Condition category
Mental and Behavioural Disorders
Date applied
20/03/2015
Date assigned
19/05/2015
Last edited
05/08/2016
Prospective/Retrospective
Retrospectively registered
Overall trial status
Ongoing
Recruitment status
No longer recruiting

Plain English Summary

Background and study aims
About a quarter of the UK population will experience some kind of mental health problem in the course of a year, with mixed anxiety and depression as the most common mental disorder. In the UK between 8-12% of the population experience depression in any year. Half of people in need of mental care for depression do not have access to care services, do not always receive evidence-based treatments, or are confronted with long waiting lists. Internet-supported treatments have the potential to address the drawbacks of standard care and keep depression treatment of high quality and affordable. Blending face-to-face treatment with computer-based treatment components is a powerful strategy that may increase the cost-effectiveness of treatment for depression, increase access and decrease waiting times. The primary aims of this study are to assess the acceptability and feasibility of Blended Cognitive Behavioural Therapy (CBT) in IAPT services in the UK, and to compare the clinical and cost-effectiveness of Blended CBT with treatment as usual (TAU) for adults with major depressive disorder (MDD). The secondary aims are to assess the acceptability and satisfaction of the blended approach by patients and therapists, and to assess the therapeutic alliance between patients and therapists in both arms.

Who can participate?
Adult participants with a clinical diagnosis of Major Depression Disorder (MDD). The study will be conducted in community settings, and will recruit participants from Improving Access to Psychological Services (IAPT) in London.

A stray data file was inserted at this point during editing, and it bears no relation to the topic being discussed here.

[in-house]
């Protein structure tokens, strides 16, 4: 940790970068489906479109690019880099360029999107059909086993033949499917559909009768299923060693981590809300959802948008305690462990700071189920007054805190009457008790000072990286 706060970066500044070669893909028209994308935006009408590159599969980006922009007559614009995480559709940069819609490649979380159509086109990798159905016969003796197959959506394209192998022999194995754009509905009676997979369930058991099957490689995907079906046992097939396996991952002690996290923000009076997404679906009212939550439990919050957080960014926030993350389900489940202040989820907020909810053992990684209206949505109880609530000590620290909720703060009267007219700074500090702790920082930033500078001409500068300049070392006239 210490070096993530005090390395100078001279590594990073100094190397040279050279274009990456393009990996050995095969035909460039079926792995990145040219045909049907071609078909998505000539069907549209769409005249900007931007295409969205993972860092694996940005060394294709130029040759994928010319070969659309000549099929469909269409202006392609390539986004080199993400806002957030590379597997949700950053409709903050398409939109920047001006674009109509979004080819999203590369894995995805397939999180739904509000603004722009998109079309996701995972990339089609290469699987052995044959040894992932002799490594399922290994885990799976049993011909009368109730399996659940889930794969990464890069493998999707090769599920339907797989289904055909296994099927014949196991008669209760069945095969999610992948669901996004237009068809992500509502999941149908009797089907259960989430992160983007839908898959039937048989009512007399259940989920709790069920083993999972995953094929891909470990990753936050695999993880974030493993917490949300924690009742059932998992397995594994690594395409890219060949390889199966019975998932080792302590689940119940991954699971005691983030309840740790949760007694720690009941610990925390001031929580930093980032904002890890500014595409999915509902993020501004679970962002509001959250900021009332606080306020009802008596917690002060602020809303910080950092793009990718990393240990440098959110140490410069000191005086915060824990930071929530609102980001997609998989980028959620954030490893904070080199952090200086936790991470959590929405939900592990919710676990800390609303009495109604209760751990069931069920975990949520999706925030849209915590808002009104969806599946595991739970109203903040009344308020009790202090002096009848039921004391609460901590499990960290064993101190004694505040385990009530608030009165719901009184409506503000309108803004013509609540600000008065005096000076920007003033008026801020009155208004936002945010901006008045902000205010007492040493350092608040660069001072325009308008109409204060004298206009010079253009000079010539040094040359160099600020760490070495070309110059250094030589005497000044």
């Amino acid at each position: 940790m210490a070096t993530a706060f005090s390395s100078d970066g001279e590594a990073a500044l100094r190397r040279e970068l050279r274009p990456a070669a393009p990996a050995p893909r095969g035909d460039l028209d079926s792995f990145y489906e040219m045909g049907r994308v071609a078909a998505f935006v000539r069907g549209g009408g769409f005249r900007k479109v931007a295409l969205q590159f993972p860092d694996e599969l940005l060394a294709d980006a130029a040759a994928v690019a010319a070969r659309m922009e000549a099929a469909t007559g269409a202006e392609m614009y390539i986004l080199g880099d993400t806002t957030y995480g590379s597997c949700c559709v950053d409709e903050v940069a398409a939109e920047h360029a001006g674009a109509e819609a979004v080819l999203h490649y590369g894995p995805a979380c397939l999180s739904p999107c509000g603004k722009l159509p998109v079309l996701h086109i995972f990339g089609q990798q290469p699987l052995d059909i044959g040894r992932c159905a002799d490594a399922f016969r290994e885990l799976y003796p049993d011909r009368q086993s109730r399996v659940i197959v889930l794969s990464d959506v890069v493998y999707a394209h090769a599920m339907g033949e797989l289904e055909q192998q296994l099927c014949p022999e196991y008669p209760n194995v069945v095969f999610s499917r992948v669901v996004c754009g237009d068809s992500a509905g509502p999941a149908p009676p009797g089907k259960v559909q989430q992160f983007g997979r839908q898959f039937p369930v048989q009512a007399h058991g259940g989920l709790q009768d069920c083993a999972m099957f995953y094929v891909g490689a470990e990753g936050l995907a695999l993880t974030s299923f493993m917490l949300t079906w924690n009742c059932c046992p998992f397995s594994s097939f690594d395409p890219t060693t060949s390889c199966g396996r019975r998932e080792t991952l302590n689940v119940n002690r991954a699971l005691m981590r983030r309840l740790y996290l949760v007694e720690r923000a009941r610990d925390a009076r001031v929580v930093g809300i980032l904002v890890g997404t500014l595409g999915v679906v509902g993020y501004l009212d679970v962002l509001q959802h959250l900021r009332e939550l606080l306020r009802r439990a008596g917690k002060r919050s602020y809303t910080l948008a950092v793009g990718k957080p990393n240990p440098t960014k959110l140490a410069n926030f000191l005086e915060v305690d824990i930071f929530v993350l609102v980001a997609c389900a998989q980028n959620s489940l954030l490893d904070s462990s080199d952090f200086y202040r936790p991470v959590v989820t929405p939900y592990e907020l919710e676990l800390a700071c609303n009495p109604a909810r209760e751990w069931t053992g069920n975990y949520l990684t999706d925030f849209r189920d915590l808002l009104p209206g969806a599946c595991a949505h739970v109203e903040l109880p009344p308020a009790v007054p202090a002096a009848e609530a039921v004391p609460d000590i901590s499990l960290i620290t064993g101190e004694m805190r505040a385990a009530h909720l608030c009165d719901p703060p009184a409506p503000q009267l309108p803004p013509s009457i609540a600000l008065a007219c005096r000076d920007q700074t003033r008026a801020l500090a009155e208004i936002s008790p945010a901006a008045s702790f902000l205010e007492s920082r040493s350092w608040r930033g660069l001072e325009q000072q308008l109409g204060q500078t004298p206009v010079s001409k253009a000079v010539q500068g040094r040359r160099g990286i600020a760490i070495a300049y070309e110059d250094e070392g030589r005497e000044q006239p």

What does the study involve?
Participants will be randomly allocated to either the blended intervention group or the treatment as usual (TAU) group. Internet-based blended depression treatment combines individual face-to-face cognitive behavioural therapy (CBT) with CBT delivered through an internet-based treatment platform with mobile phone components (online CBT). Treatment as usual consists of face-to-face sessions only. The intervention for both groups will last 11 weeks. Outcome questionnaires will be completed by both groups at the start of the study, at the end of treatment (12 weeks), and 6 months and 12 months later, either online or over the phone.

What are the possible benefits and risks of participating?
Participation in this study will help further our understanding of non-medical treatments for depression. This will help us improve the care people with depression receive. Participants may benefit from using the internet platform to learn more about depression and how to manage its symptoms at their own time and pace. This study does not pose a risk to the participating patients.

Where is the study run from?
The London School of Hygiene & Tropical Medicine (UK)

When is the study starting and how long is it expected to run for?
March 2015 to December 2016

Who is funding the study?
European Union Commission, Seventh Framework Programme

Who is the main contact?
Arlinda Cerga-Pashoja
arlinda.cerga-pashoja@lshtm.ac.uk

Trial website

http://www.e-compared.eu

Contact information

Type

Public

Primary contact

Mrs Arlinda Cerga Pashoja

ORCID ID

Contact details

Department of Population Health
London School of Hygiene & Tropical Medicine